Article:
KANSAS CITY, Mo. (AP) — It doesn't take Andy Reid long when he pops on film of the Cleveland Browns for the head coach of the Kansas City Chiefs to see the unmistakable thumbprint of former general manager John Dorsey in their style and personnel.
Probably because Reid still sees it on his own team, too.
It was Dorsey who joined Reid in overhauling a Chiefs franchise that was 2-14 prior to their arrival, and as GM was crucial to draft-day decisions that brought Patrick Mahomes, Travis Kelce and Tyreek Hill to Kansas City. And it was Dorsey who, after he was let go by the Chiefs, inherited a Browns franchise that was 0-16. He promptly drafted Baker Mayfield, Denzel Ward and a handful of other players that have been instrumental in their turnaround.
“He did a nice job here and there of bringing the right people in, and they can play football, so you see that,” Reid said during a Zoom interview Wednesday. “Yes, to answer you. I see that.”
For all his work in turning around two long-suffering franchises, Dorsey has had to enjoy the fruits of his labor from afar, He watched the Chiefs win their first Super Bowl in 50 years last February and now has seen the Browns win their first playoff game since 1994 as a front-office consultant with the Philadelphia Eagles.
The reason things went haywire in Kansas City amounted to concerns about his communication and management style, according to several people within the front office. He often made decisions without consulting others in the facility, and his inability to manage the salary cap left the Chiefs unable to supplement their young roster with free-agent acquisitions.
It certainly didn't have much to do with his scouting and draft work.
Dorsey's first draft in Kansas City in 2013 netted Eric Fisher, who has developed from the No. 1 overall pick into a stalwart left tackle, and Kelce, who has developed from a third-round gamble into one of the best tight ends in NFL history.
Dorsey also selected two-time Pro Bowl defensive tackle Chris Jones, wide receiver Demarcus Robinson and the record-setting Hill in the 2016 draft. Most notably, he traded up to the No. 10 overall pick the following year to select Mahomes — the 2018 league MVP and reigning Super Bowl MVP who has the Chiefs within a win of their third straight AFC title game.
“John has always done a really good job of finding talent,” explained wide receiver Chris Conley, who was drafted by him in Kansas City and is now with the Jacksonville Jaguars. "He knows what he’s talking about, he knows football, and he can sense things that some other people can’t see in people. He’s seen potential and ability in some of the people in the locker room that before they played, people wouldn’t really attest to.”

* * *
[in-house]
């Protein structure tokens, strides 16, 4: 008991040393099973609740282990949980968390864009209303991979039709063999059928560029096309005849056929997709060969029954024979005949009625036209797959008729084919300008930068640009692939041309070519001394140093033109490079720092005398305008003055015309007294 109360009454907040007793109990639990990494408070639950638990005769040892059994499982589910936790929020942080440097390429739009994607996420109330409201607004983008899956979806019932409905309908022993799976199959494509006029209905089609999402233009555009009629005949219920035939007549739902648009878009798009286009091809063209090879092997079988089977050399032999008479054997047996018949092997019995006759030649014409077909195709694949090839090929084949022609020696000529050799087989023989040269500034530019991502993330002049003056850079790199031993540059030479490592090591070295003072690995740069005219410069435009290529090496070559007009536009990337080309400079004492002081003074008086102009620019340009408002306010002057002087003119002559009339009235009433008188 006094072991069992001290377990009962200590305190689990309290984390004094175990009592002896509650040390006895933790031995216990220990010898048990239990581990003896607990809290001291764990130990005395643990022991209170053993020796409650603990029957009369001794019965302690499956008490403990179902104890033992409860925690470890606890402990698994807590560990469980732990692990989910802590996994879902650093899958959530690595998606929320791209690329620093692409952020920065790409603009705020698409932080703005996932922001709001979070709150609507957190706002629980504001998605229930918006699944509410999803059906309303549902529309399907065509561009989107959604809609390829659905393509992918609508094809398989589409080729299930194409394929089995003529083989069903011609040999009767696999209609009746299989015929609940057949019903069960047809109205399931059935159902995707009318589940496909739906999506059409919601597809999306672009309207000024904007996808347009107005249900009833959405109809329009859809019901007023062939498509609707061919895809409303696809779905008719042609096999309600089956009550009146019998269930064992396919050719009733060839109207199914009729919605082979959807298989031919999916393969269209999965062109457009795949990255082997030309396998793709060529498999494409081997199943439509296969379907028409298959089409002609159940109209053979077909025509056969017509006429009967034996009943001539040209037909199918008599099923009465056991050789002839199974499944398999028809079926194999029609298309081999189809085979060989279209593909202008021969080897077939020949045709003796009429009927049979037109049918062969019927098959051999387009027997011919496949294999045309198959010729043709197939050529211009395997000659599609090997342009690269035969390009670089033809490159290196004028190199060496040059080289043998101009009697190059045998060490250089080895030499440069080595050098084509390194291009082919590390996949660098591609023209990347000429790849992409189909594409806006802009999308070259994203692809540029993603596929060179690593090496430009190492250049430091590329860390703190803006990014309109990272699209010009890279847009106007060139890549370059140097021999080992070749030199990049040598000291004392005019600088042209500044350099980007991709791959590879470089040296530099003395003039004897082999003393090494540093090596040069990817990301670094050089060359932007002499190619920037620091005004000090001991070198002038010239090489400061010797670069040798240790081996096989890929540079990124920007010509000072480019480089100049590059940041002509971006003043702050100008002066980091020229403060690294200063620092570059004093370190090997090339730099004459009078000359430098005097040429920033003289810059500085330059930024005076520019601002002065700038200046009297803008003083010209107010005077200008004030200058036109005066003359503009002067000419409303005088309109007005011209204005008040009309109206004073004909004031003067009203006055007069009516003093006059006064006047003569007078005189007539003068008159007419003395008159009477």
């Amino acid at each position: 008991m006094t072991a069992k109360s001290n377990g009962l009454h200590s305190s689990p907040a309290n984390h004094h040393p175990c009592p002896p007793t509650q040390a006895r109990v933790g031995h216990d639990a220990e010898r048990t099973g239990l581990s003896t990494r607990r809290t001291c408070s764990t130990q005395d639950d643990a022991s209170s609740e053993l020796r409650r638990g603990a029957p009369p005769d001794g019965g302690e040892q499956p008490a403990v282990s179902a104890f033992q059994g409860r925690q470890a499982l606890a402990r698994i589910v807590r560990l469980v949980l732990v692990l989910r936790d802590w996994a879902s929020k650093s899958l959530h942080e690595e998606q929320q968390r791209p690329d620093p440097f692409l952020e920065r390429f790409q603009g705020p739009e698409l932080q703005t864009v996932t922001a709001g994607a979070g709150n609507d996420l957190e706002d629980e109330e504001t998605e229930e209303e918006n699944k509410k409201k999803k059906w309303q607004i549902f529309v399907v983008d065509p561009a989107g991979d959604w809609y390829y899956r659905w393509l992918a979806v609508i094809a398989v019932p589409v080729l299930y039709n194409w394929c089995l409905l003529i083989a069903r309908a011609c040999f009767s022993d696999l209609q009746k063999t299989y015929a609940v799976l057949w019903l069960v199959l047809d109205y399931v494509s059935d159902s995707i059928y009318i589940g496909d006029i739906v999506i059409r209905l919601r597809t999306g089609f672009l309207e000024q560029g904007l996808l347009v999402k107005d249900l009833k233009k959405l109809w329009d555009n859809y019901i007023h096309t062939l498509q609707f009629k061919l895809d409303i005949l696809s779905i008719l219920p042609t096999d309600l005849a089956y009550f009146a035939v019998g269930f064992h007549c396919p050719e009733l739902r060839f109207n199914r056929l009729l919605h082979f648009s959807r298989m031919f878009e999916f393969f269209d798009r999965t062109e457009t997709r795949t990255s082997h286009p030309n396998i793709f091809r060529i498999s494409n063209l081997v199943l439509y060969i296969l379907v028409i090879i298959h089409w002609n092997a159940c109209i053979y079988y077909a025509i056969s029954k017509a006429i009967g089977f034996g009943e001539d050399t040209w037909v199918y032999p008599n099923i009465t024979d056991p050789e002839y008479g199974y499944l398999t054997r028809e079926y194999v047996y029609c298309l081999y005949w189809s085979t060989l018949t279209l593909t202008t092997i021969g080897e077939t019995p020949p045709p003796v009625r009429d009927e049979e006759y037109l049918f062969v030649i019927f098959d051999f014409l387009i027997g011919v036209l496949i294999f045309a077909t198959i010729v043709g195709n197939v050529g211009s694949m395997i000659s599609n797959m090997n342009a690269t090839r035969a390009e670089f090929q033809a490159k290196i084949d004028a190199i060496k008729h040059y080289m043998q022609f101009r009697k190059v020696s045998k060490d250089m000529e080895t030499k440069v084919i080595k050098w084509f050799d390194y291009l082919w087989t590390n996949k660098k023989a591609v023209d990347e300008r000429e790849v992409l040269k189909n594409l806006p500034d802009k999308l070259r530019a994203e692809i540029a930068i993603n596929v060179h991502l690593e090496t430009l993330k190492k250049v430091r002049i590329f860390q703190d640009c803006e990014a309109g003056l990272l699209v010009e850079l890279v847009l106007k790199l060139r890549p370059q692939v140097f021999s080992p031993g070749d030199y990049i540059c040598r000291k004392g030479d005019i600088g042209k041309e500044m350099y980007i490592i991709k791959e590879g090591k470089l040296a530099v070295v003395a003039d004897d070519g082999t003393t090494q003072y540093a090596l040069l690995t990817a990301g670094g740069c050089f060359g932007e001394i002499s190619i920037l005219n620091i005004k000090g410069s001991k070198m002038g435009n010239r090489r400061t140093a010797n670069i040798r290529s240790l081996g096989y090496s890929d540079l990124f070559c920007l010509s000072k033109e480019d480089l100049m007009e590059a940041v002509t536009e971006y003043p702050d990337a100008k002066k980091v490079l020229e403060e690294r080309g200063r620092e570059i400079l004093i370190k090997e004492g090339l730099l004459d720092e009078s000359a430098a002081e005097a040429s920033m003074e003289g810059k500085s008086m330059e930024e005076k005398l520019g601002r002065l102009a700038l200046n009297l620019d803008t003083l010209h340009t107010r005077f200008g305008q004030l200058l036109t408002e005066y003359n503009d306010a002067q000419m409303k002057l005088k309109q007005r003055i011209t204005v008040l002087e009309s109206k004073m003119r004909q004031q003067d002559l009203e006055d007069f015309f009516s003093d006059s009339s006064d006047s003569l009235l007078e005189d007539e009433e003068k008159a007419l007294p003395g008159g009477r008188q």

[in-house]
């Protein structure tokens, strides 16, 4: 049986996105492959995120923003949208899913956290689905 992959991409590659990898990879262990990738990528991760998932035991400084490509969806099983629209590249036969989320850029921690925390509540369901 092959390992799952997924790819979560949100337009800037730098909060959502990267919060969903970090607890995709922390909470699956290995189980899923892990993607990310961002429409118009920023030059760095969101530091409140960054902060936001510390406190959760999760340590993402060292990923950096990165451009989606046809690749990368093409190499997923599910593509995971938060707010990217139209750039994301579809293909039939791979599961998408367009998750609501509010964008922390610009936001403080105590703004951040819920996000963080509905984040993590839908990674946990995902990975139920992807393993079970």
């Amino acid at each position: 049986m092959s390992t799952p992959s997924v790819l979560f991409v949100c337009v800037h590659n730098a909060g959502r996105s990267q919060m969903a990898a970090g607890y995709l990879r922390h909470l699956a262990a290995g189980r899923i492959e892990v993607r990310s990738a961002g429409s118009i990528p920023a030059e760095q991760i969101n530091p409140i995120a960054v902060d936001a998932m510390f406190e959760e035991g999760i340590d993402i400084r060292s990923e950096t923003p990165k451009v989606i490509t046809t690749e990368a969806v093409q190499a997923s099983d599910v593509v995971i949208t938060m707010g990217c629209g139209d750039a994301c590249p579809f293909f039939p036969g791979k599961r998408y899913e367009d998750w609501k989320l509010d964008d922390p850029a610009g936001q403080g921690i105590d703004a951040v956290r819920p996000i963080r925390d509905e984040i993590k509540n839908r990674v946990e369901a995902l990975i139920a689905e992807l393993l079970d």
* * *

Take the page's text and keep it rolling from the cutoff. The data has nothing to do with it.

No wonder it didn't take Dorsey long to land in Cleveland, where the Browns were beginning yet another rebuild with a bevy of draft picks and plenty of money at his disposal. Mayfield and Ward were his first-round picks in 2018 and both have turned into stars, while high-profile acquisitions of veteran wide receiver Jarvis Landry and pass rushers Olivier Vernon and Sheldon Richardson have formed the nucleus of the best Browns team in decades.
Yet despite obvious upgrades to the roster, the wins didn't immediately follow. When owner Jimmy Haslam decided to change the organizational structure following the firing of coach Freddie Kitchens, he and Dorsey were unable to agree on a role that would have allowed the former Packers linebacker to remain with the organization.
Much like Kansas City, the foundation he helped establish in Cleveland has outlasted him.
“John is a great man — a great family man — and a really good personnel man. Just look at both of our teams,” Browns coach Kevin Stefanski said. “Have a ton of respect for him. Got to know him a couple years back. He's an excellent talent evaluator and certainly a lot of players on this team I recognize are guys John brought in, so I think very highly of him.”
The ownership families of both teams must hold him in the same high esteem. When the Chiefs moved on from Dorsey, they merely promoted his right-hand man, Brett Veach, to the general manager job. When the Browns did likewise, they brought back Andrew Berry, who was vice president of personnel under Dorsey before a year spent in Philadelphia.
In other words, Dorsey's thumbprint isn't just on Browns and Chiefs players taking the field Sunday.
It's on both of the organizations, too.
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